Author Topic: Modelling World War 1  (Read 286626 times)

Bigkev

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Re: Modelling World War 1
« Reply #1080 on: March 02, 2016, 08:12:02 PM »
Hi Zak,
Very smart finish, a great job well done.
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zak

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Re: Modelling World War 1
« Reply #1081 on: March 03, 2016, 07:31:43 AM »
A little more weathering needed and a coat of matt varnish are still needed.
 
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zak

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Re: Modelling World War 1
« Reply #1082 on: March 03, 2016, 10:40:09 AM »
 :o
How many different ways are there to cut out and stick plastic together.
The answer is infinite.
At the risk of boring you all again.
Here we are back to a larger scale - hence larger writing.
1/32 again (9.53mm = 1ft)
W˄D light railways, now in a larger scale - 1/76 just gave me the urge to try something larger.
I will try to take my time and take more care - famous last words.

This will be a 20hp Simplex Petrol Tractor.

I did have to do a bit more research as more detail will be needed than was put on the 1/76 versions.

I started with the wheels and managed to pick up some of almost the correct size in our local model shop.

The first picture shows marking out the footplate.

Then assembly.

sandboxes were added - almost on the corners, these supplied sand to the rails to improve traction.
The black dots show where the rivets will go.
« Last Edit: March 03, 2016, 10:47:47 AM by zak »
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zak

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Re: Modelling World War 1
« Reply #1083 on: March 03, 2016, 10:52:50 AM »
 :o
Here is my annotated plan.
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MSea

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Re: Modelling World War 1
« Reply #1084 on: March 03, 2016, 12:52:13 PM »
I wish I could be as accurate as you when it comes to scratch building.
I think we have another standard to try and achieve. We have HS for Haddock Standard in ship building -- now we have DS for Dave Standard for scratch building
MSea

zak

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Re: Modelling World War 1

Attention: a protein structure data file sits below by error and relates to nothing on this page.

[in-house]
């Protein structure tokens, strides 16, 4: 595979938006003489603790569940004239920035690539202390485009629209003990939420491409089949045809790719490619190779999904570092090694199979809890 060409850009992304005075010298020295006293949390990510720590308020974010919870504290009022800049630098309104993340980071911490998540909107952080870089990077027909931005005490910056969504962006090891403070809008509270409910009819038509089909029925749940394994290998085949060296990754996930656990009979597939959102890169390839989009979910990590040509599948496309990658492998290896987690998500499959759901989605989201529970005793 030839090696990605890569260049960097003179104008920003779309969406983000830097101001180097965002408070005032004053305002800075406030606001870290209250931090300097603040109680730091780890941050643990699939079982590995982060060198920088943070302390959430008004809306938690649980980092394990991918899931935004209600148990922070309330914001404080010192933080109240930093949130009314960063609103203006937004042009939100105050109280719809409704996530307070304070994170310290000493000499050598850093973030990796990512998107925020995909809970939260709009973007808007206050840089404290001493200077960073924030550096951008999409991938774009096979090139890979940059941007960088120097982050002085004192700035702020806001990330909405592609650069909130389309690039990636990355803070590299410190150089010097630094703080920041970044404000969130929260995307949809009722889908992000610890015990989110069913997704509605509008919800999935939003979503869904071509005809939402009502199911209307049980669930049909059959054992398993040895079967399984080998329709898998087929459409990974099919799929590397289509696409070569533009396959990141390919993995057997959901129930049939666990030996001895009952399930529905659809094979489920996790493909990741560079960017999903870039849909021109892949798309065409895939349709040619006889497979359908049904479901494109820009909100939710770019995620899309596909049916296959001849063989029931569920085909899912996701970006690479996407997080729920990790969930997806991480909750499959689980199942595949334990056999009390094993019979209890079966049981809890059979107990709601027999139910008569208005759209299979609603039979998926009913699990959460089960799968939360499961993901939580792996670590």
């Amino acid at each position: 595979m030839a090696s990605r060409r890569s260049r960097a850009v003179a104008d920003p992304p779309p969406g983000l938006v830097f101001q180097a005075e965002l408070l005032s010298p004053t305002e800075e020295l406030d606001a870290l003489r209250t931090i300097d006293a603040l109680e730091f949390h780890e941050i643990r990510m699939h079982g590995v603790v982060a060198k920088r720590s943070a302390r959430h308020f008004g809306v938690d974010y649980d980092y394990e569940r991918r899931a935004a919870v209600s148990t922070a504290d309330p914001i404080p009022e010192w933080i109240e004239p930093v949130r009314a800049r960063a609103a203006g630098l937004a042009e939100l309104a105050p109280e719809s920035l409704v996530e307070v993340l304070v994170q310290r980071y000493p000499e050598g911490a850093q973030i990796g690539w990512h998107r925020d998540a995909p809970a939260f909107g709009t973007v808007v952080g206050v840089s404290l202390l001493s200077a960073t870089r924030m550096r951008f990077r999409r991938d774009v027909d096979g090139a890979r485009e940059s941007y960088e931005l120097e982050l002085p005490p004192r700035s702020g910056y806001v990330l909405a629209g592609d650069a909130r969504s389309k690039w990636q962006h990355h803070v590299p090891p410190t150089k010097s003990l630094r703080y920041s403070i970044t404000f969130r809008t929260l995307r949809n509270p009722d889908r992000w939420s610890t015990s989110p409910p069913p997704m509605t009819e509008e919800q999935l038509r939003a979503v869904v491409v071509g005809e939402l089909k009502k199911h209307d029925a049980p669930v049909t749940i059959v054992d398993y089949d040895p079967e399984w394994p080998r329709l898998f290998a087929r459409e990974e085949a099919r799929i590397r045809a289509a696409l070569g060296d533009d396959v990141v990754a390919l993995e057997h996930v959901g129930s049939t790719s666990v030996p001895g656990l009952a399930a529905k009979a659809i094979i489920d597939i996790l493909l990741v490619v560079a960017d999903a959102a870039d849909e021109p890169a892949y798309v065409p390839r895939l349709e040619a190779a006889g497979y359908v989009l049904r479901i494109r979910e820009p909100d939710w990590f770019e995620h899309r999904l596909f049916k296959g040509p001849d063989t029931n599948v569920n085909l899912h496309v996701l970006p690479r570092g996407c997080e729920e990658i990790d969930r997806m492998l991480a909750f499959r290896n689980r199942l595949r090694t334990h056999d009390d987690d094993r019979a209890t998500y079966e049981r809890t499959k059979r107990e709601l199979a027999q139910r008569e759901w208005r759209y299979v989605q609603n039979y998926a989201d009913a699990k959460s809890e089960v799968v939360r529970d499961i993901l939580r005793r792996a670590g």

« Reply #1085 on: March 03, 2016, 02:11:01 PM »
 :o
Kind words, thanks, I just cut the plastic up and stick it back together again.
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MSea

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Re: Modelling World War 1
« Reply #1086 on: March 03, 2016, 07:17:28 PM »
It's the way you stick it.
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Bigkev

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Re: Modelling World War 1
« Reply #1087 on: March 03, 2016, 08:22:50 PM »
Msea,
I think maybe, its the way he sticks with it.
Focused on the subject at all times.

One plea to Zak though, please don't decide to model WWI in 1/144th scale, I won't be able to read the posts, if you apply the same rules to font size as you do to 1/32nd scale!!

Bigkev
 

zak

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Re: Modelling World War 1
« Reply #1088 on: March 04, 2016, 07:34:24 AM »
1/76 is about my limit.
I would need a new set of eyes for 1/144 scale.
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zak

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Re: Modelling World War 1
« Reply #1089 on: March 04, 2016, 10:21:42 AM »
Here is the gearbox side, the underneath will not be visible, I may leave space to fit a motor- not sure as yet?
The engine cover(s) were made by forming plastic card around a balsa wood former. I actually stuck the plastic to the wood, this will be carved away as needed to put a little engine detail in.
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zak

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Re: Modelling World War 1
« Reply #1090 on: March 04, 2016, 05:52:23 PM »
Radiator and fan, all from plastic card and sheet.
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zak

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Re: Modelling World War 1
« Reply #1091 on: March 05, 2016, 02:34:54 PM »
Seat and other bits.
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zak

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Re: Modelling World War 1
« Reply #1092 on: March 06, 2016, 08:03:50 AM »
Clutch pedal, gear change lever.
Brake column and wheel made from solder former around a tube and then spokes added from flattened solder. You will never know when its painted.
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Haddock

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Re: Modelling World War 1
« Reply #1093 on: March 06, 2016, 08:34:06 AM »
Clutch pedal, gear change lever.
Brake column and wheel made from solder former around a tube and then spokes added from flattened solder. You will never know when its painted.

We'll know cos you've just told us but we won't let on to the rest of the world.
Haddock.

zak

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Re: Modelling World War 1
« Reply #1094 on: March 07, 2016, 11:04:14 AM »
Test fitting driver - just to see if he can reach pedals and so on.
Exhaust - plastic tube and strip.
Exhaust, radiator etc. fitted.
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